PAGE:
“We are excited to have another opportunity to showcase Alabama’s vibrant business climate that’s been cultivated over the years through business-friendly policies,” Perez said.

“This year’s Investment Summit is very timely as we will be armed with the recently passed Incentives Modernization Act, which upgraded our already-strong incentive tool kit, making us more marketable than ever.”

The measure targets counties that have had slower economic growth. In particular, it expands the number of rural counties that qualify for investment and tax credit incentives. It also enhances incentives for technology companies.

Joining the Commerce Department at the SelectUSA Summit are PowerSouth, the North Alabama Industrial Development Association, the Economic Development Partnership of Alabama, Alabama Power Co., and Spire.

Speakers at the summit will include key government and industry leaders who will discuss opportunities in a broad range of areas and industries, such as energy, infrastructure, agriculture and technology.

FDI supports nearly 14 million American jobs, and it is responsible for $370 billion in U.S. goods exports. The U.S. has more FDI than any other country, topping $4 trillion.

(Courtesy of Made in Alabama)

A ‘Story Worth Sharing’: Yellowhammer News and Serquest partner to award monthly grants to Alabama nonprofits

Christmas is the season of giving, helping others and finding magic moments among seemingly ordinary (and occasionally dreary) days. What better way to welcome this season than to share what Alabamians are doing to help others?

Yellowhammer News and Serquest are partnering to bring you, “A Story Worth Sharing,” a monthly award given to an Alabama based nonprofit actively making an impact through their mission. Each month, the winning organization will receive a $1,000 grant from Serquest and promotion across the Yellowhammer Multimedia platforms.

Yellowhammer and Serquest are looking for nonprofits that go above and beyond to change lives and make a difference in their communities.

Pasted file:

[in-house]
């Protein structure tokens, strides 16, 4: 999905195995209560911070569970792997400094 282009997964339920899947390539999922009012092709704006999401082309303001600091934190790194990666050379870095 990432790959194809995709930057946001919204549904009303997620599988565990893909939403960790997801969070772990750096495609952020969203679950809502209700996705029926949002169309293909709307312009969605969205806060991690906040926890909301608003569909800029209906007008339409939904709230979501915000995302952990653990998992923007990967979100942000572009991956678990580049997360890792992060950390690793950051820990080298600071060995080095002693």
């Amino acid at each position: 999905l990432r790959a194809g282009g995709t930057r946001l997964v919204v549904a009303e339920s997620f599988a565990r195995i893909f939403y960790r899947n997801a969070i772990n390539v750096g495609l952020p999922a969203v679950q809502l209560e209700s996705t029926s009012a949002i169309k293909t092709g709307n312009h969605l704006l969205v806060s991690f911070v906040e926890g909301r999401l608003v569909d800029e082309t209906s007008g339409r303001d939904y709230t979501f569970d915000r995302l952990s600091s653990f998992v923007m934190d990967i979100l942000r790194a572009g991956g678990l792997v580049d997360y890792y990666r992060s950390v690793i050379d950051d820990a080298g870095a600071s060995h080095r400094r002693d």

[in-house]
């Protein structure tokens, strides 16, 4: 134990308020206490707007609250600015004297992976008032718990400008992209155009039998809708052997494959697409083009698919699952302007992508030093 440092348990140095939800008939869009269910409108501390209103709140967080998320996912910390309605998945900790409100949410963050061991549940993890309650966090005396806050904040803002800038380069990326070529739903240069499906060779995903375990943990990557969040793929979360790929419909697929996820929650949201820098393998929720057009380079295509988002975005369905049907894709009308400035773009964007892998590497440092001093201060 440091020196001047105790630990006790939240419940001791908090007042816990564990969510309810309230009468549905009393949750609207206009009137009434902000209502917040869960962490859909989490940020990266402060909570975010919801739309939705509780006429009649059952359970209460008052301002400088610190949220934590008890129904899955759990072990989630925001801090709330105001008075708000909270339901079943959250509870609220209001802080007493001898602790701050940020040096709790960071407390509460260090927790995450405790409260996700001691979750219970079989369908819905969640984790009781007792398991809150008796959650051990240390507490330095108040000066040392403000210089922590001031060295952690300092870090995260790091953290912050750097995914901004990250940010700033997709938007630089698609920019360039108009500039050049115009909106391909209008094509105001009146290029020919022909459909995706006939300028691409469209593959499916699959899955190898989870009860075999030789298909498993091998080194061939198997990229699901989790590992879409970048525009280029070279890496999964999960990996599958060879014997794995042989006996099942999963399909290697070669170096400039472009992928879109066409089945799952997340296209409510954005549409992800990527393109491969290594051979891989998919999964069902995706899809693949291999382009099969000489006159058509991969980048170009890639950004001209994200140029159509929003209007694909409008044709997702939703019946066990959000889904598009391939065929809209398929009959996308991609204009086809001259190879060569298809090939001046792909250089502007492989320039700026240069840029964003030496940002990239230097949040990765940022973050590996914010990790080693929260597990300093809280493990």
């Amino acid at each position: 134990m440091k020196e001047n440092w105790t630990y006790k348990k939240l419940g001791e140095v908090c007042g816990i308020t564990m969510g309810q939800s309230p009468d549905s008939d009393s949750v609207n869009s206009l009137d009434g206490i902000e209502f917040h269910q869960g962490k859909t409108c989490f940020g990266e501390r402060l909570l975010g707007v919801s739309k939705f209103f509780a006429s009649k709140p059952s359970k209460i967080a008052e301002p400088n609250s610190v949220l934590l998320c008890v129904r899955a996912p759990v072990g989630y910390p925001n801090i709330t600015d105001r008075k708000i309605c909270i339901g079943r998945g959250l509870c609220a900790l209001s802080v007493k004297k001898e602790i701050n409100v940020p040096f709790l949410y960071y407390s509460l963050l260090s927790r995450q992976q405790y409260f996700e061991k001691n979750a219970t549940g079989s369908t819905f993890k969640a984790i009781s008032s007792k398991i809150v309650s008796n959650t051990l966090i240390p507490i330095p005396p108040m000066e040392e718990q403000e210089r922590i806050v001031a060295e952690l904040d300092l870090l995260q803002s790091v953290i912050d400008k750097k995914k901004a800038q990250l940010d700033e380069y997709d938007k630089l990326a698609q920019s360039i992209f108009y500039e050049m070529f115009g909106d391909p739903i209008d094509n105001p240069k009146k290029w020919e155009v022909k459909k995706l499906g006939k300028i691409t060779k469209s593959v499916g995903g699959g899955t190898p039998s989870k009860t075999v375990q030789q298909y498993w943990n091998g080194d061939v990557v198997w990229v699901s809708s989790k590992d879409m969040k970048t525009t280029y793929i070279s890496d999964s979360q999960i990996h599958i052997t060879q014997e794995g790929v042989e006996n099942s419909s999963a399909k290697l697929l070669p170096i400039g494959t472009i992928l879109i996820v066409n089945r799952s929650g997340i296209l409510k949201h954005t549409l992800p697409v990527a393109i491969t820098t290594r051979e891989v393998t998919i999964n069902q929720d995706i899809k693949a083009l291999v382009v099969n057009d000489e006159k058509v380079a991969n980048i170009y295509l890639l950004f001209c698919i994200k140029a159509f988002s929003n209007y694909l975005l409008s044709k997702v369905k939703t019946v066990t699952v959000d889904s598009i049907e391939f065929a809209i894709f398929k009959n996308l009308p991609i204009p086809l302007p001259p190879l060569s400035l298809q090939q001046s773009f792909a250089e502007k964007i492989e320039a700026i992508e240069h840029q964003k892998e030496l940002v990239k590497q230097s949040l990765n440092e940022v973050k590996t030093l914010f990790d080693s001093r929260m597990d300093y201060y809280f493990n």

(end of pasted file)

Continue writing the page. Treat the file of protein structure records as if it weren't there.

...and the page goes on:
Already have a nonprofit in mind to nominate? Great!

Get started here with contest guidelines and a link to submit your nomination:

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Nominations are now open and applicants only need to be nominated once. All non-winning nominations will automatically be eligible for selection in subsequent months. Monthly winners will be announced via a feature story that will be shared and promoted on Yellowhammer’s website, email and social media platforms.

Submit your nomination here.

Our organizations look forward to sharing these heartwarming and positive stories with you over the next few months as we highlight the good works of nonprofits throughout our state.

Serquest is an Alabama based software company founded by Hammond Cobb, IV of Montgomery. The organization sees itself as, “Digital road and bridge builders in the nonprofit sector to help people get where they want to go faster, life’s purpose can’t wait.”

Learn more about Serquest here.

15 hours ago

Alabama Power wins Electric Edison Institute awards for power restoration efforts following Hurricane Michael

The Edison Electric Institute (EEI) awarded Alabama Power with the EEI “Emergency Assistance Award” and the  “Emergency Recovery Award” for its outstanding power restoration efforts after Hurricane Michael hit Alabama, Georgia, and Florida in October 2018.
The Emergency Assistance Award and Emergency Recovery Award are given to EEI member companies to recognize their efforts to assist other electric companies’ power restoration efforts, and for their own extraordinary efforts to restore power to customers after service disruptions caused by severe weather conditions or other natural events. The winners are chosen by a panel of judges following an international nomination process.

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Alabama Power received the awards during the EEI 2019 annual conference.

Alabama Power’s extraordinary efforts were instrumental to restoring service for customers across Alabama, Georgia, and Florida quickly and safely,” said EEI President Tom Kuhn. “We are pleased to recognize the dedicated crews from Alabama Power for their work to restore service in hazardous conditions and to assist neighboring electric companies in their times of need.”

Hurricane Michael, the strongest storm to make landfall during the 2018 hurricane season, was a Category 5 hurricane with peak winds of 160 mph. The storm hit Mexico Beach, Fla., on October 10 before being downgraded to a tropical storm and traveling northeast through Georgia and several Mid-Atlantic states. Alabama Power sent more than 1,400 lineworkers and 700 trucks to help restore service to customers over the course of two and a half months.

Hurricane Michael also resulted in 89,438 service outages in Alabama Power’s territory. Due to their tireless work, Alabama Power’s crews restored power to 100 percent of customers within four days after the storm, dedicating more than 124-thousand hours to the recovery.

(Courtesy of Alabama NewsCenter)